Maria Popova (on solitude)

“The choice of solitude, of active aloneness, has relevance…to all human bonds — even Emerson, perhaps the most eloquent champion of friendship in the English language, lived a significant portion of his life in active solitude, the very state that enabled him to produce his enduring essays and journals. And yet that choice is one our culture treats with equal parts apprehension and contempt, particularly in our age of fetishistic connectivity. Hemingway’s famous assertion that solitude is essential for creative work is perhaps so oft-cited precisely because it is so radical and unnerving….

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Jonathan Franzen (fictional glimpse: doomed male desire)

There’s nothing exceptional about this extract, which is the brilliance of Franzen’s Freedom. It is full of tawdry modern incidences and aggravatingly imperfect characters that we love, distrust, admire, roll our eyes about and want to shout at. It is also full of invention and lively details, superbly written but easily readable. (A little stamina will be needed, but. There’s another one here.) Sometimes he is nastily funny, and sometimes he makes depressingly accurate observations about how the “comfort-loving peoples of the West” live these days. (Which category does this micro-excerpt fit for you?)

Here, young and newly-wed Joey arrives at the airport to meet the most impossibly beautiful woman he’s known and (maybe) begin a torrid South American affair. (I won’t try to explain the ring.)

“The wedding ring was still stalled somewhere in his abdomen as he breasted through the churning warm sea of travellers at Miami International and located Jenna in the cooler, calm bay of a business-class lounge. She was wearing sunglasses and was additionally defended by an iPod and the latest Conde Nast Traveller. She gave Joey a once-over, head to toe, the way a person might confirm that a product she’d ordered had arrived in acceptable condition, and then removed the hand luggage from the seat beside her and — a little reluctantly, it seemed — pulled the iPod wires from her ears. Joey sat down smiling helplessly at the amazement of travelling with her. He’d never flown business-class before.”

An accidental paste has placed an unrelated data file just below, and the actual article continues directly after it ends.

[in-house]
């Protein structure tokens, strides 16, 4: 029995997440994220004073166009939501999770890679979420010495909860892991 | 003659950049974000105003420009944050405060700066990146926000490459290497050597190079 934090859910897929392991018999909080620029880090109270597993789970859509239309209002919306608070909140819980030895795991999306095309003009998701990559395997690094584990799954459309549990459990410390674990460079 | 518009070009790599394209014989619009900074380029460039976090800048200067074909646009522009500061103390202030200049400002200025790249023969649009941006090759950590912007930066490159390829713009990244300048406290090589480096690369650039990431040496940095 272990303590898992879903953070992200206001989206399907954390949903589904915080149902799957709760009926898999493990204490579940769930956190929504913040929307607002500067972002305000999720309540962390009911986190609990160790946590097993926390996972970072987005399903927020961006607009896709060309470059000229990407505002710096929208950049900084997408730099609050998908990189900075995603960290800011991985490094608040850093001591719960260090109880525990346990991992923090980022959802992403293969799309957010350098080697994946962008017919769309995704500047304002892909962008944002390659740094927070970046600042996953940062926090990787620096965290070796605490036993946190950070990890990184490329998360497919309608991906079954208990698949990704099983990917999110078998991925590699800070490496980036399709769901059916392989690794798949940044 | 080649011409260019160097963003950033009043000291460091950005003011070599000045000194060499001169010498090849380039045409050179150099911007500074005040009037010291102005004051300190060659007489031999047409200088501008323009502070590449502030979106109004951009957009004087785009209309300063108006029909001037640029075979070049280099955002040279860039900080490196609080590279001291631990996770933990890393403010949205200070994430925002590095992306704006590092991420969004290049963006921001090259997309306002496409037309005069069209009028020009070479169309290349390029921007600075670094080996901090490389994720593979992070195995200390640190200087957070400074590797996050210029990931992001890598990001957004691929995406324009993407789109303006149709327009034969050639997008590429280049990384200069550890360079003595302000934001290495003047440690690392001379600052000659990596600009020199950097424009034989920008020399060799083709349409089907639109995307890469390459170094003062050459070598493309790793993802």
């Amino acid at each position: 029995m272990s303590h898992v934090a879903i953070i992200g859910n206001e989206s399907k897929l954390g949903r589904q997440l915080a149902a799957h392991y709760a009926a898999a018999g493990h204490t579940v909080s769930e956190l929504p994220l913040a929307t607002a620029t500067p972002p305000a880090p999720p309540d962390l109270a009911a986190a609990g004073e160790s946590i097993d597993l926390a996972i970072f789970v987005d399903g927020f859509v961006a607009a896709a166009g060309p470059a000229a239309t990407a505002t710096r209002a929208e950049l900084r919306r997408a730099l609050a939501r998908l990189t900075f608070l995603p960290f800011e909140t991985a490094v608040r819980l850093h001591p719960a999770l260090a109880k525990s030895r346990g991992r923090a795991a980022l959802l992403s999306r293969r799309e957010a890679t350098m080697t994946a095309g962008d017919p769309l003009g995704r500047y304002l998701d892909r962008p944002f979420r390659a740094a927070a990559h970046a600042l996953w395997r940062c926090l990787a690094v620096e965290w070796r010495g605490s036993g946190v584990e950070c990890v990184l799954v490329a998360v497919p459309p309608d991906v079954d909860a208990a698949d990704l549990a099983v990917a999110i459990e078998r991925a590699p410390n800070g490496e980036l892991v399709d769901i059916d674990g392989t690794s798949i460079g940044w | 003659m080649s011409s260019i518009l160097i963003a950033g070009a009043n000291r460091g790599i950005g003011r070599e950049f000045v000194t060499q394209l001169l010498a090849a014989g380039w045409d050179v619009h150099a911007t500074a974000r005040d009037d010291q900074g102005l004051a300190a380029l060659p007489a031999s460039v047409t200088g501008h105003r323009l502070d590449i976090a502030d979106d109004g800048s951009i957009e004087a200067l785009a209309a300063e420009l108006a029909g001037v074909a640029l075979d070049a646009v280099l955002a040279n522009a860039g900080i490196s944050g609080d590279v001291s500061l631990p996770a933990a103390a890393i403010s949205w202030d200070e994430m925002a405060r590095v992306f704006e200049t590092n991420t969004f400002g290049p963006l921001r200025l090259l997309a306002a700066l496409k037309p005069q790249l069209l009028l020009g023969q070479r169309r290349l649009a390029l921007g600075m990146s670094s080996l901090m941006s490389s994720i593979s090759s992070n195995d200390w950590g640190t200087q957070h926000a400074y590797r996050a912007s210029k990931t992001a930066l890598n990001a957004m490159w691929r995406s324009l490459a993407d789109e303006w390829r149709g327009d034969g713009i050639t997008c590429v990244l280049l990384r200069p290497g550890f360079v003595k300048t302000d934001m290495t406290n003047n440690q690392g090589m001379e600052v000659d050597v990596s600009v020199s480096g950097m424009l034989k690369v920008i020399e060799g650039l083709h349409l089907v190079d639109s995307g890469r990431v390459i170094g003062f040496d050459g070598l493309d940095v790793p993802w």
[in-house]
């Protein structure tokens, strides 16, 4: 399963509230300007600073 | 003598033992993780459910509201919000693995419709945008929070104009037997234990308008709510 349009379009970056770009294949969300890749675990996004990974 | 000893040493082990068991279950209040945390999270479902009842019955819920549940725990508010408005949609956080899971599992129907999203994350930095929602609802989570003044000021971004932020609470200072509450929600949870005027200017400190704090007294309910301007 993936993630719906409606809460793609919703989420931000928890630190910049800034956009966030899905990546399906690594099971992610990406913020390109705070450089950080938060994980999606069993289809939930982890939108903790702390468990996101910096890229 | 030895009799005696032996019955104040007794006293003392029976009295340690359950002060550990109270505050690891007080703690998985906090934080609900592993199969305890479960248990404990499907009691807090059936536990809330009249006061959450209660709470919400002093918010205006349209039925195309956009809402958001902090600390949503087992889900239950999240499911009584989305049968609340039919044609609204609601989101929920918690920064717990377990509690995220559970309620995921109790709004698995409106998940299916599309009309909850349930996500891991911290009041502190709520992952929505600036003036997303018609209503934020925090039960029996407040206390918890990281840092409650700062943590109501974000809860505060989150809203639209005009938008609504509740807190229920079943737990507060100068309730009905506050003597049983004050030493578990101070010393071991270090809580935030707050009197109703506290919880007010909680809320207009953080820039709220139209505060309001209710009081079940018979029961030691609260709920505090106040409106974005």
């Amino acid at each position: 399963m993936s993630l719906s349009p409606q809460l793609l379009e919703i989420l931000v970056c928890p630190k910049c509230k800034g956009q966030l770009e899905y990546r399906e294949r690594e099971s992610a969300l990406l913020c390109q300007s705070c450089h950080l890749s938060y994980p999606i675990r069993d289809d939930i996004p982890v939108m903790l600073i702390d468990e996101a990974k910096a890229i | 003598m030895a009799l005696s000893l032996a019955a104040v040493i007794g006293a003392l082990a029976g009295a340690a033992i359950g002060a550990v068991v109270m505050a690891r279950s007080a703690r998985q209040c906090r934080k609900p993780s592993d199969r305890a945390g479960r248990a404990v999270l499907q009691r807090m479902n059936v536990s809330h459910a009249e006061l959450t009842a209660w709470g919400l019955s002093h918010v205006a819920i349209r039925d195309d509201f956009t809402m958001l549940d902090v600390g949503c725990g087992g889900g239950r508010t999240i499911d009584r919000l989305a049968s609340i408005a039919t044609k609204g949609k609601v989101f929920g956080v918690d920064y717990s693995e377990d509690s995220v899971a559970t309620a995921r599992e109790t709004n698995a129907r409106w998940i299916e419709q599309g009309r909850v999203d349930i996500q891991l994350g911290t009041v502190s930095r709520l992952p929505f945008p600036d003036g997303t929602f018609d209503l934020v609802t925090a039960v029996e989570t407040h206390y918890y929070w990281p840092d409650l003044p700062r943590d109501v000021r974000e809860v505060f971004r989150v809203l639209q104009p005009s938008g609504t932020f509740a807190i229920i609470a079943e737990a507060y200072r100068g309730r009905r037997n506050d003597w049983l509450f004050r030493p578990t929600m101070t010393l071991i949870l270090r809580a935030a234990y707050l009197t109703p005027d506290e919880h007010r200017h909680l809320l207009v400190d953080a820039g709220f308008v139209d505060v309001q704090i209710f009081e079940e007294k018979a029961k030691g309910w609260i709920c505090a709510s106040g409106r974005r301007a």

Jonathan Franzen is an American novellist that you’ve likely heard of. I mull over the story of Joey Berglund and his family, with whom I’ve lived for a couple of weeks. I’ve gotten very close to his parents, Walter and Patty, though they drive me crazy.


Jonathan Franzen (in Freedom, on rival wives)

After a small festival of reading Franzen non-fiction, and non-fiction about Franzen, and speculating idly about the famous Franzen Twitter-aversitude, I dived into his most recent novel, Freedom. I read and enjoyed his The Corrections six or seven years ago, and have been waiting for “the right time” to start his newest. ‘Nuff waitin. Ain’t no ‘right time’. (Unless it’s now.) I’m a quite delicious (thank you) 164 pages in, with no real effort. Here are just a few sentences — the last knocked me out — brief character description that somehow implies an entire generational critique. Merrie Paulsen is a neighbour of protagonist Patty Berglund’s, and not in her fan club:

“Another problem…was that Patty was no great progressive and certainly no feminist (staying home with her birthday calendar, baking those goddamned birthday cookies) and seemed altogether allergic to politics. If you mentioned an election or a candidate to her, you could see her struggling and failing to be her usual cheerful self — see her becoming agitated and doing too much nodding, too much yeah-yeahing. Merrie, who was ten years older than Patty and looked every year of it, had formerly been active with the SDS in Madison and was now very active in the craze for Beaujolais nouveau…”

Jonathan Franzen, pp. 8-9 of the paperbook version of Freedom, just getting rolling. The SDS, for you youngsters and un-Americans, was the radical organization Students for a Democratic Society, which had no interest in wine or gentrification at all.



Jonathan Franzen (on Alice Munro)

“Reading Munro puts me in that state of quiet reflection in which I think about my own life: about the decisions I’ve made, the things I’ve done and haven’t done, the kind of person I am, the prospect of death. She is one of the handful of writers, some living, most dead, whom I have in mind when I say that fiction is my religion. For as long as I’m immersed in a Munro story, I am according to an entirely make-believe character the kind of solemn respect and quiet rooting interest that I accord myself in my better moments as a human being.”

Jonathan Franzen is the great American novellist (The Corrections, Freedom, and a brilliant non-fiction collection called How To Be Alone, among others). He paid the most breathtakingly erudite tribute to Ms. Munro in a 2004 New York Times review of her collection Runaway. This remarkable piece lauds the greatness of Alice Munro, and criticizes literary fashion and our culture’s blindness, in one restless, contrarian, impassioned and unpredictable essay.

(Far Off)

BLURT4: Haven’t read Jonathan Franzen’s new novel Freedom, but delighted to learn How To Be Alone, meditations upon writing, justice, much else.


BLURT5: Transcontinental Skype: disjointed, blurry, blurty, inaudible, peevish. But OH, the loveliness of family-ar faces, even metallic voices.